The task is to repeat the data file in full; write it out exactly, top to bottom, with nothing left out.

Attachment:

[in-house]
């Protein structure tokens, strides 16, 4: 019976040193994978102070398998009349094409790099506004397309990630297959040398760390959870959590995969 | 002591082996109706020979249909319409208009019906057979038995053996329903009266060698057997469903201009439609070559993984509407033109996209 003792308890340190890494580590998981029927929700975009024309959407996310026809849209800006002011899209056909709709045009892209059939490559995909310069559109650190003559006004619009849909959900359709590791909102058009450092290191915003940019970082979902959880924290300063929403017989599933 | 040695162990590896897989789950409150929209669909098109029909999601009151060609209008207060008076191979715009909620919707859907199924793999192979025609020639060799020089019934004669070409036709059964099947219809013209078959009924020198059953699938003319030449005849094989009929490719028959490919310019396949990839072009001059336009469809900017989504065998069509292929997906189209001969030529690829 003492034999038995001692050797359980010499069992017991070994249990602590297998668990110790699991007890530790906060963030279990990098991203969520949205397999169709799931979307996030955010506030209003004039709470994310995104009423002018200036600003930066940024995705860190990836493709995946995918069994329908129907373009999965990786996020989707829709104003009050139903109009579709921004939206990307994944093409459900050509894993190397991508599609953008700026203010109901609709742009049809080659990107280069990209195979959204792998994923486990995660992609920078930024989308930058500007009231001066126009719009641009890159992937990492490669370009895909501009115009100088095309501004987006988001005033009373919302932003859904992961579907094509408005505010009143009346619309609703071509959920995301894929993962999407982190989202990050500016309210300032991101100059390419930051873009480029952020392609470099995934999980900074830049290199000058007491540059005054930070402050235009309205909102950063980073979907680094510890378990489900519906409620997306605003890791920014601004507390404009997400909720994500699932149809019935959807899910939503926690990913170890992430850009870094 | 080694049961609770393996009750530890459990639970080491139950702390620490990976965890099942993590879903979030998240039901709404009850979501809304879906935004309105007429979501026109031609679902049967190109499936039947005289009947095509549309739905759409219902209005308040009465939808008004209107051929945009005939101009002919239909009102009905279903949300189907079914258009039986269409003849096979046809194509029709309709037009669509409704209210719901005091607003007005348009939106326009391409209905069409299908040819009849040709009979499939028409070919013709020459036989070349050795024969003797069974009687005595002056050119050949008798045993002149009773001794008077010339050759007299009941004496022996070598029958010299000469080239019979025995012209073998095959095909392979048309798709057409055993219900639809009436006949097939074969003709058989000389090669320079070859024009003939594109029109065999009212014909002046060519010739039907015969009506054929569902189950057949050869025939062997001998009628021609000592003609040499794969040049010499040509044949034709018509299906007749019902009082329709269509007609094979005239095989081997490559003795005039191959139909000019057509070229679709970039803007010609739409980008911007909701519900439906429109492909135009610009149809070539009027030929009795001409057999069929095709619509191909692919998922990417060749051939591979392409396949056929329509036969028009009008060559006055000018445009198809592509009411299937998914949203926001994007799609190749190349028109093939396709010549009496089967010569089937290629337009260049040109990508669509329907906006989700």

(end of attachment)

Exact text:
[in-house]
């Protein structure tokens, strides 16, 4: 019976040193994978102070398998009349094409790099506004397309990630297959040398760390959870959590995969 | 002591082996109706020979249909319409208009019906057979038995053996329903009266060698057997469903201009439609070559993984509407033109996209 003792308890340190890494580590998981029927929700975009024309959407996310026809849209800006002011899209056909709709045009892209059939490559995909310069559109650190003559006004619009849909959900359709590791909102058009450092290191915003940019970082979902959880924290300063929403017989599933 | 040695162990590896897989789950409150929209669909098109029909999601009151060609209008207060008076191979715009909620919707859907199924793999192979025609020639060799020089019934004669070409036709059964099947219809013209078959009924020198059953699938003319030449005849094989009929490719028959490919310019396949990839072009001059336009469809900017989504065998069509292929997906189209001969030529690829 003492034999038995001692050797359980010499069992017991070994249990602590297998668990110790699991007890530790906060963030279990990098991203969520949205397999169709799931979307996030955010506030209003004039709470994310995104009423002018200036600003930066940024995705860190990836493709995946995918069994329908129907373009999965990786996020989707829709104003009050139903109009579709921004939206990307994944093409459900050509894993190397991508599609953008700026203010109901609709742009049809080659990107280069990209195979959204792998994923486990995660992609920078930024989308930058500007009231001066126009719009641009890159992937990492490669370009895909501009115009100088095309501004987006988001005033009373919302932003859904992961579907094509408005505010009143009346619309609703071509959920995301894929993962999407982190989202990050500016309210300032991101100059390419930051873009480029952020392609470099995934999980900074830049290199000058007491540059005054930070402050235009309205909102950063980073979907680094510890378990489900519906409620997306605003890791920014601004507390404009997400909720994500699932149809019935959807899910939503926690990913170890992430850009870094 | 080694049961609770393996009750530890459990639970080491139950702390620490990976965890099942993590879903979030998240039901709404009850979501809304879906935004309105007429979501026109031609679902049967190109499936039947005289009947095509549309739905759409219902209005308040009465939808008004209107051929945009005939101009002919239909009102009905279903949300189907079914258009039986269409003849096979046809194509029709309709037009669509409704209210719901005091607003007005348009939106326009391409209905069409299908040819009849040709009979499939028409070919013709020459036989070349050795024969003797069974009687005595002056050119050949008798045993002149009773001794008077010339050759007299009941004496022996070598029958010299000469080239019979025995012209073998095959095909392979048309798709057409055993219900639809009436006949097939074969003709058989000389090669320079070859024009003939594109029109065999009212014909002046060519010739039907015969009506054929569902189950057949050869025939062997001998009628021609000592003609040499794969040049010499040509044949034709018509299906007749019902009082329709269509007609094979005239095989081997490559003795005039191959139909000019057509070229679709970039803007010609739409980008911007909701519900439906429109492909135009610009149809070539009027030929009795001409057999069929095709619509191909692919998922990417060749051939591979392409396949056929329509036969028009009008060559006055000018445009198809592509009411299937998914949203926001994007799609190749190349028109093939396709010549009496089967010569089937290629337009260049040109990508669509329907906006989700």